When Chris Baio sat down to work on his third studio album, Dead Hand Control, he was circling bleak topics. Namely: death, and nukes.

The record takes its name from a rumored Soviet missile system designed to obliterate America (“Dead Hand”), and a legal strategy for attempting to control the beneficiaries of your will after you die (“Dead Hand Control”). Yet this is not an album about annihilation. Instead, Baio zigzags joyfully between techno, art rock and a dash of funk, exploring what it means to care for one another in a society in Upheaval.

“The starting point of the record was extremely dark,” says Baio. “But I wanted to make something that was ultimately romantic and hopeful.”

For Baio, who is also the bassist for the Grammy-Award winning band Vampire Weekend, examining the most nihilist and human aspects of American life is a recurring impulse. His previous album, Man of the World, which Paste Magazine called “the album we need” for the moment, served as a deft reaction to the global upheaval of 2016.

Dead Hand Control reflects the evolution of this distinctive musical voice. “I was looking at the past five years of American life and obsessing about topics like death, wills and nuclear war,” he says, of the album’s origins. “But at its heart, it’s about how the only thing you can control is the way you treat the people in your Life.”

It’s a perspective on full display in the propulsive title track, which reimagines the defiant spirit of an outlaw country song as a battle cry against the end times. (“Dead hand control / You can take my life but you will never take my soul”). This sentiment takes on a tenderness in the buoyant, Talking Heads-inspired “Endless Me, Endlessly,” a hummable ode to selflessness. (“If you’re feeling like you can’t be strong / In a place that’s not your scene / If you’re feeling like you need a friend / Let him be me.”)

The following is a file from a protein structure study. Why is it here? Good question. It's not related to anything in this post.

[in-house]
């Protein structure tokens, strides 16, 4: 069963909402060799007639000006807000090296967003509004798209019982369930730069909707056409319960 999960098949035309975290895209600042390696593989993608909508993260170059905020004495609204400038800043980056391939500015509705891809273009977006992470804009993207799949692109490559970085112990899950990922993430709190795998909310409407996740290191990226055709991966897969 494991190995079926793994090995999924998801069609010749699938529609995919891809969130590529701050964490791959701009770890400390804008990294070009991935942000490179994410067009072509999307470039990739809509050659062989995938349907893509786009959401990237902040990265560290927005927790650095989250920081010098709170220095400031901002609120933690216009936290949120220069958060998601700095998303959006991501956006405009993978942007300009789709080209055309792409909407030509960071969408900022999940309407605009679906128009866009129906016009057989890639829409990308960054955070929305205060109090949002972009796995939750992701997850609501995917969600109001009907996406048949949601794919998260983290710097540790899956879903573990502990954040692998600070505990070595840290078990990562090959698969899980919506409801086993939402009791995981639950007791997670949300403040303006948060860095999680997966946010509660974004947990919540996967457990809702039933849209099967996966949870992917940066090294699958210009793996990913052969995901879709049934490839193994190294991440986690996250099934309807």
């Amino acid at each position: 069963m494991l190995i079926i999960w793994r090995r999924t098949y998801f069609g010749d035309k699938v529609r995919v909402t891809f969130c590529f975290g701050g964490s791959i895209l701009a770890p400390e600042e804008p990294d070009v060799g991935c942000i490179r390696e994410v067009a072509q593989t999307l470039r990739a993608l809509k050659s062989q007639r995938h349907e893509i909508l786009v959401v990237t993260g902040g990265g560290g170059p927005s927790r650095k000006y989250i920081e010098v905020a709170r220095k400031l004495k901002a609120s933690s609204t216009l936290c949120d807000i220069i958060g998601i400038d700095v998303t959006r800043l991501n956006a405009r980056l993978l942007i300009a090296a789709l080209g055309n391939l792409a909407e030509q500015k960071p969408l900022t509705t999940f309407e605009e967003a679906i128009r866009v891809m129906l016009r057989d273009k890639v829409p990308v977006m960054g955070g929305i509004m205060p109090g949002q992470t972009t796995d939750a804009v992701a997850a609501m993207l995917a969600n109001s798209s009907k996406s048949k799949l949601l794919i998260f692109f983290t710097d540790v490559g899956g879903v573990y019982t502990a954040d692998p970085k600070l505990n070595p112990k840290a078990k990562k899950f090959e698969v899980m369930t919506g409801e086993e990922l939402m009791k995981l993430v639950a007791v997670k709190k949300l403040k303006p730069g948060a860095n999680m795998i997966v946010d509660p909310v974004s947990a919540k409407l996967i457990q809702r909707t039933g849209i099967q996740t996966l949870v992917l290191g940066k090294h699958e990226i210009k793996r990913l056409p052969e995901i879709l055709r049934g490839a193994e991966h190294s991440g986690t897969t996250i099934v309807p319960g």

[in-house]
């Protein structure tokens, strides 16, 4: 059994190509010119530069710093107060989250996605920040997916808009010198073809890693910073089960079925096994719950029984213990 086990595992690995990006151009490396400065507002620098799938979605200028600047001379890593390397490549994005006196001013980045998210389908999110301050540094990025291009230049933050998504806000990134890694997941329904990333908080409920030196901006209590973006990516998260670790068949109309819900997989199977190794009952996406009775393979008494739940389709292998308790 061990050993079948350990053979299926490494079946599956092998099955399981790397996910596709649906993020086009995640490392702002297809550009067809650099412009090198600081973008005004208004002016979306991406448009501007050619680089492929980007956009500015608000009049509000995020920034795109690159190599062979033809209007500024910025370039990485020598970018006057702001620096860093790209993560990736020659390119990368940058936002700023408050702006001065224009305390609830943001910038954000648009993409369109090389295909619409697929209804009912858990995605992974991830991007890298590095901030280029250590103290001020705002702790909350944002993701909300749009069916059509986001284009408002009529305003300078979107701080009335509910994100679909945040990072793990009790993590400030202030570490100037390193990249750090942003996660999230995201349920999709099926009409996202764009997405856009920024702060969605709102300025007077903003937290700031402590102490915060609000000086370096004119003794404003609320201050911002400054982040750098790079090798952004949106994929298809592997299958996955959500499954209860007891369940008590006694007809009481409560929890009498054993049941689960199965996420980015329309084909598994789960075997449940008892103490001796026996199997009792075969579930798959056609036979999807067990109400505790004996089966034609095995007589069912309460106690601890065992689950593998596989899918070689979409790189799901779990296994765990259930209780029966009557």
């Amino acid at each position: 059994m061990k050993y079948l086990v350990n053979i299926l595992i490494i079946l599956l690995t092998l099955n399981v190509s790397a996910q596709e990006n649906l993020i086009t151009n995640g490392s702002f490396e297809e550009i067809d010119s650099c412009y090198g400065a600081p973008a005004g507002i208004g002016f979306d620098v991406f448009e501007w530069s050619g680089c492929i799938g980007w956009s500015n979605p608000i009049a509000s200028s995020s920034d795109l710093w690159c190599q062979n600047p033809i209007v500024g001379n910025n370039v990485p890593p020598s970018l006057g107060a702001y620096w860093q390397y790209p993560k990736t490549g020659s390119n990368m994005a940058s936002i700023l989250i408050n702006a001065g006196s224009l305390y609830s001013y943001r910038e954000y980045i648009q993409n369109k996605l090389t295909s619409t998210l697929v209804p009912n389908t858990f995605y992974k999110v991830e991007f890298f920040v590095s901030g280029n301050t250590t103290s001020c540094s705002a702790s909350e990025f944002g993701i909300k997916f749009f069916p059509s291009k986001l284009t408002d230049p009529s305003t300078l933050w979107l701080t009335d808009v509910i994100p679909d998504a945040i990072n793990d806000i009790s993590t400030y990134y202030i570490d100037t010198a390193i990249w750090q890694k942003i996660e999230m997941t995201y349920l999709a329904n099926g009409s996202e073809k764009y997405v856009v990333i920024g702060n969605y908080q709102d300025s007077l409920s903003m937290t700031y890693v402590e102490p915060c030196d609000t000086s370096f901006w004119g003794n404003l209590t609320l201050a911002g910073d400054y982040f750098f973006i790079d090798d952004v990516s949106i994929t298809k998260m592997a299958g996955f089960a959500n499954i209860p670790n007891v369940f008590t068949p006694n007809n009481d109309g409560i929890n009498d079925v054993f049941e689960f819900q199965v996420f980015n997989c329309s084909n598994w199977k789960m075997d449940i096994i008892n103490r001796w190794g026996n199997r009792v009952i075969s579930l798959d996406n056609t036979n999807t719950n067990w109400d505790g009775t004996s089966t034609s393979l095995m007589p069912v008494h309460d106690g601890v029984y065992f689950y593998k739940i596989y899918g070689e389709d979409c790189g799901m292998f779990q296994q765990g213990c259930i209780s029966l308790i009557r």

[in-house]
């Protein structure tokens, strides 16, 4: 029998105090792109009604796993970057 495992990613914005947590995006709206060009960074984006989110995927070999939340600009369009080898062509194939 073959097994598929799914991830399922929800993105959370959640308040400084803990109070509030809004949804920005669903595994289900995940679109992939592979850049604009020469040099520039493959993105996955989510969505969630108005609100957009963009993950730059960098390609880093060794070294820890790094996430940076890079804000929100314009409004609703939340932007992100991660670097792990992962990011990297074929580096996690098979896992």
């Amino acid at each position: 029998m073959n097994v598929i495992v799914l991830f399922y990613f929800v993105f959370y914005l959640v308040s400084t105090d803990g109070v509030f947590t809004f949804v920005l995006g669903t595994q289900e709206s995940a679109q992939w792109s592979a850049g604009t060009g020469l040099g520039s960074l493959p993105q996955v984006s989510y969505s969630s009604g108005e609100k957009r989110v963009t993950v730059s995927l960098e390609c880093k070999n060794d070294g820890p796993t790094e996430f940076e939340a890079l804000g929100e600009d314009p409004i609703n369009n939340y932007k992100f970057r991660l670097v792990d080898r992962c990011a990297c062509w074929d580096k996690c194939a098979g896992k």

Recorded over 18 months at Damon Albarn’s 13 Studios in London, as well as Baio’s personal C+C Music Factory (founded with VW bandmate Chris Tomson in Los Angeles), Dead Hand Control reflects Baio’s evolving artistry as a producer. “I look at it as a big jump up in terms of production and ability,” Baio acknowledges. “There’s always a gap in the artist’s mind as to what they want a recording to sound like and the way it ends up. This is the smallest that gap has ever been for  Me.”

Baio wrote all the songs on the album with the exception of “O.M.W.”, the nearly 10-minute long closing ballad written in collaboration with Vampire Weekend’s Ezra Koenig. “It’s something we started together from a beat I made and a chorus he wrote almost nine years ago,” Baio says. “Now just felt like the right time to finish it.”

The album features a small cast of eclectic collaborators, including Baio’s longtime guitarist George Hume, drummer and State Department Jazz Ambassador Robby Sinclair, Future Classic’s Buzzy Lee, and VW touring member Greta Morgan, on backing vocals. The album was made with Baio’s longtime engineer John Foyle and mixed by Lars Stalfors (St. Vincent, Still Woozy).  

While it arrives at a tenuous moment on the national stage, the album marks a banner year in Baio’s career, which saw a Grammy win for Best Alternative Album for Vampire Weekend, the release of an EP from C.Y.M., Baio’s experimental Krautrock project with British producer and DJ Mike Greene (a.k.a. Fort Romeau), and the launch of the popular Ringer podcast The Road Taken (which teams up Baio and Tomson interviewing touring musicians about life on the road).

The basic throughline, from Baio’s solo work to his ancillary projects, is an unapologetic and uncanny perspective on the current moment—a quality that shines on Dead Hand Control. The eight razor-sharp tracks cut through the static of the present and position Baio as a sorely-needed creative voice.

Based In: New York
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